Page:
Phyllis Schlafly, the political activist who rose to fame in the 1970s when she campaigned against the Equal Rights Amendment, has died at the age 92, according to the Los Angeles Times.
The woman known as "the first lady of anti-feminism" died of natural causes in her St. Louis home Monday, according to the Eagle Forum, a Missouri-based advocacy organization she led.
Her daughter, Anne Cori, told the Washington Post Schlafly, had been battling cancer for some time.
In the 1970s Schlafly gained national prominence by leading "traditional-religious women" in a movement against the Equal Rights Amendment, according to Fox News.
Schlafly argued that the Equal Rights Amendment, which guaranteed equal rights under the law regardless of gender, would end the traditional family.
Her battle over the Equal Rights Amendment also helped launch the anti-abortion movement in the United States, according to the Washington Post.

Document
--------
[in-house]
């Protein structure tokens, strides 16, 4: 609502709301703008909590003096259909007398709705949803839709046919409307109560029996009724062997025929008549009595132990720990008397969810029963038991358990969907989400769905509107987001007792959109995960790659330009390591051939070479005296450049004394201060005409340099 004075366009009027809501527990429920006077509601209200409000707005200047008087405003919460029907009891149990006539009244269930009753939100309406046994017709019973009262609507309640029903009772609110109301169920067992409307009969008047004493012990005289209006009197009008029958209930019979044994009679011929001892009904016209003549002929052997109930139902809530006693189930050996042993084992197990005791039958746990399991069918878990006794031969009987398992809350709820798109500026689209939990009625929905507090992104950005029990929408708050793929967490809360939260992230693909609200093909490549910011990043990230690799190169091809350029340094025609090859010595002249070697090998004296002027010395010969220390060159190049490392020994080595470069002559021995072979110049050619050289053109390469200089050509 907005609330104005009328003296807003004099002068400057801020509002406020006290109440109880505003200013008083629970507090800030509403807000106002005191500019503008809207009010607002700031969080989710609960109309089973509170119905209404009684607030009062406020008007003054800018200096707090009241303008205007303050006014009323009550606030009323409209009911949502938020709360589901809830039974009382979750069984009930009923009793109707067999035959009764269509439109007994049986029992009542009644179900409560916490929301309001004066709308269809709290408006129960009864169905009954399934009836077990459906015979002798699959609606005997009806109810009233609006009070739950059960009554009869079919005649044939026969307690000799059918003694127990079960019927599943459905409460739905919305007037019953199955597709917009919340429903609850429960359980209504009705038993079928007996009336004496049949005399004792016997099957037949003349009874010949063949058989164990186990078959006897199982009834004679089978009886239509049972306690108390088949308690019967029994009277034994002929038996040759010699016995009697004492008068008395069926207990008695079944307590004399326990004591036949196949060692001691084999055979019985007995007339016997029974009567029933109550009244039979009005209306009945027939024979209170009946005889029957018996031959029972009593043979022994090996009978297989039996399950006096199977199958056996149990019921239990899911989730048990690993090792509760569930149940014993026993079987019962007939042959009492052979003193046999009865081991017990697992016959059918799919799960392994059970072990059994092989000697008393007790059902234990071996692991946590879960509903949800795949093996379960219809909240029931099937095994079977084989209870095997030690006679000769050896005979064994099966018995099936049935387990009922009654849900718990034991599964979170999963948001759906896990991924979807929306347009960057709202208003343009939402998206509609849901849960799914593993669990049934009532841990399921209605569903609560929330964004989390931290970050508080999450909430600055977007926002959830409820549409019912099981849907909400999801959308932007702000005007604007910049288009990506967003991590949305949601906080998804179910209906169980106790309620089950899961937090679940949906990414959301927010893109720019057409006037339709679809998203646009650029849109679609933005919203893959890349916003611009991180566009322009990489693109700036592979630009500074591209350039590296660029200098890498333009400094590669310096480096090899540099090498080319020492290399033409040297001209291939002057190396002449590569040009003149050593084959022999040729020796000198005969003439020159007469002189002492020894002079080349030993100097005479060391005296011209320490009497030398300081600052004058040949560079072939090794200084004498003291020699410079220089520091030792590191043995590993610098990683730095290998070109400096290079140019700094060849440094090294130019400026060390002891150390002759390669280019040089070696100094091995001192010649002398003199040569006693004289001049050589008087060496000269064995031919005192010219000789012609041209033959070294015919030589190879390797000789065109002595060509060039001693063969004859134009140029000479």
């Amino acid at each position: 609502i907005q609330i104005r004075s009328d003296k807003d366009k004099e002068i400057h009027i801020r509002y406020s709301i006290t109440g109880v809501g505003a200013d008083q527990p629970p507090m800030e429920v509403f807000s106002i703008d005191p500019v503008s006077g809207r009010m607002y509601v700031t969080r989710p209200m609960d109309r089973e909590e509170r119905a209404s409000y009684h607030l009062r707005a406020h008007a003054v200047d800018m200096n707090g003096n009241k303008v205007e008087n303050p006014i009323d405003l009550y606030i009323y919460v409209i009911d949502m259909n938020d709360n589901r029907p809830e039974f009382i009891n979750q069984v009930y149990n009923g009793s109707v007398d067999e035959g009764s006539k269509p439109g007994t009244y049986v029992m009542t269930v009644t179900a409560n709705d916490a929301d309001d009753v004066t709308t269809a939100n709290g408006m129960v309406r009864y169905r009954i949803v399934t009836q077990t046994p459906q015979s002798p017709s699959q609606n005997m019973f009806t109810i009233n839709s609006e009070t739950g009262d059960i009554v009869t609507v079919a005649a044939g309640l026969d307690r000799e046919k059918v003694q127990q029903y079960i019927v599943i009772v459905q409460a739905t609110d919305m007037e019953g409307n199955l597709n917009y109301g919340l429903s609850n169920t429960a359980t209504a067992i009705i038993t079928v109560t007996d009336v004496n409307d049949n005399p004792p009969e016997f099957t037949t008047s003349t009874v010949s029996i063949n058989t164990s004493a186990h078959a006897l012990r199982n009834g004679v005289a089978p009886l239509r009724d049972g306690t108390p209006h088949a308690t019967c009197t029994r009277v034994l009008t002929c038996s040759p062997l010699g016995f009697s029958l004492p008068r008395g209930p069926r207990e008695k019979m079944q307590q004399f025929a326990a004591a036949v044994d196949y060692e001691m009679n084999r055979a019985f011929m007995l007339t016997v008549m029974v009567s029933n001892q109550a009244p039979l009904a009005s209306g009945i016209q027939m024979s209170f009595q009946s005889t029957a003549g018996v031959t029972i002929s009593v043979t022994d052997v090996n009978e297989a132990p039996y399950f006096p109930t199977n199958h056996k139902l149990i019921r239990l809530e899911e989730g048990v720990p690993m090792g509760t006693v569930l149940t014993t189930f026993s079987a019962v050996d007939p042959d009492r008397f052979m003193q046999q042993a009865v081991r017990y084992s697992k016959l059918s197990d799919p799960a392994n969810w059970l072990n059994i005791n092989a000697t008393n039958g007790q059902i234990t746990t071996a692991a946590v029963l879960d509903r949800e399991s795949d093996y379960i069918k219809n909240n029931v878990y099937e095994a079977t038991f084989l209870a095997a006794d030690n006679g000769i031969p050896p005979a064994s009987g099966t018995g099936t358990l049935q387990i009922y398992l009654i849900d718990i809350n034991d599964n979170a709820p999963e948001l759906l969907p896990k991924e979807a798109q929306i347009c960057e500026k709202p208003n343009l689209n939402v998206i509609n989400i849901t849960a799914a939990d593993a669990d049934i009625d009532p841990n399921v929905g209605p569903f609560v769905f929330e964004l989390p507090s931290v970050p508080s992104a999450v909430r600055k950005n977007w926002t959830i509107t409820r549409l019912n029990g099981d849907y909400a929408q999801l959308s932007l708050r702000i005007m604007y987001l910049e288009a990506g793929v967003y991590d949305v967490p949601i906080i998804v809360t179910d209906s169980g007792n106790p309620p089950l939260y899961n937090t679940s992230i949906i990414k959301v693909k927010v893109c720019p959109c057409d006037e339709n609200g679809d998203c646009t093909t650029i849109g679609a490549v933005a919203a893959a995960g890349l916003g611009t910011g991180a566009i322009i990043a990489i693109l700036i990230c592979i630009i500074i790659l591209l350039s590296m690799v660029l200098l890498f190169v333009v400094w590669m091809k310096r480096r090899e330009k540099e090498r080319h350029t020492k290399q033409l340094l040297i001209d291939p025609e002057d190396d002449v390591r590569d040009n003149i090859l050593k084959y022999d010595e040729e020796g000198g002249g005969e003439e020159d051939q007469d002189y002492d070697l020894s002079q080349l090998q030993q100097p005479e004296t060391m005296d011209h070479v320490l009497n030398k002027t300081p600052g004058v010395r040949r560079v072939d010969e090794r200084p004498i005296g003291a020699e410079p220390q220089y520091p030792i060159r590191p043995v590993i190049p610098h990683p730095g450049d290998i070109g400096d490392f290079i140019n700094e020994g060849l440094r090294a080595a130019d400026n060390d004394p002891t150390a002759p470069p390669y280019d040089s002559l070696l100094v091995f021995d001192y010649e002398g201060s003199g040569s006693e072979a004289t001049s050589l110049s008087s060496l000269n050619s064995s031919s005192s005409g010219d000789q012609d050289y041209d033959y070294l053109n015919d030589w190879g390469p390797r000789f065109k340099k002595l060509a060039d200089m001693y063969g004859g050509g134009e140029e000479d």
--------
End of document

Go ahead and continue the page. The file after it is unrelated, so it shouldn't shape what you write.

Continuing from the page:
"Her focus from her earliest days until her final ones was protecting the family, which she understood as the building block of life. She recognized America as the greatest political embodiment of those values," the Eagle Forum said in a statement.
"From military superiority and defense to immigration and trade; from unborn life to the nuclear family and parenthood, Phyllis Schlafly was a courageous and articulate voice for common sense and traditional values."
She most recently came out in support of Republican presidential nominee Donald Trump.
According to Fox News, Schlafly is survived by six children, 16 grandchildren and 3 great-grandchildren.
Photo courtesy of the Associated Press.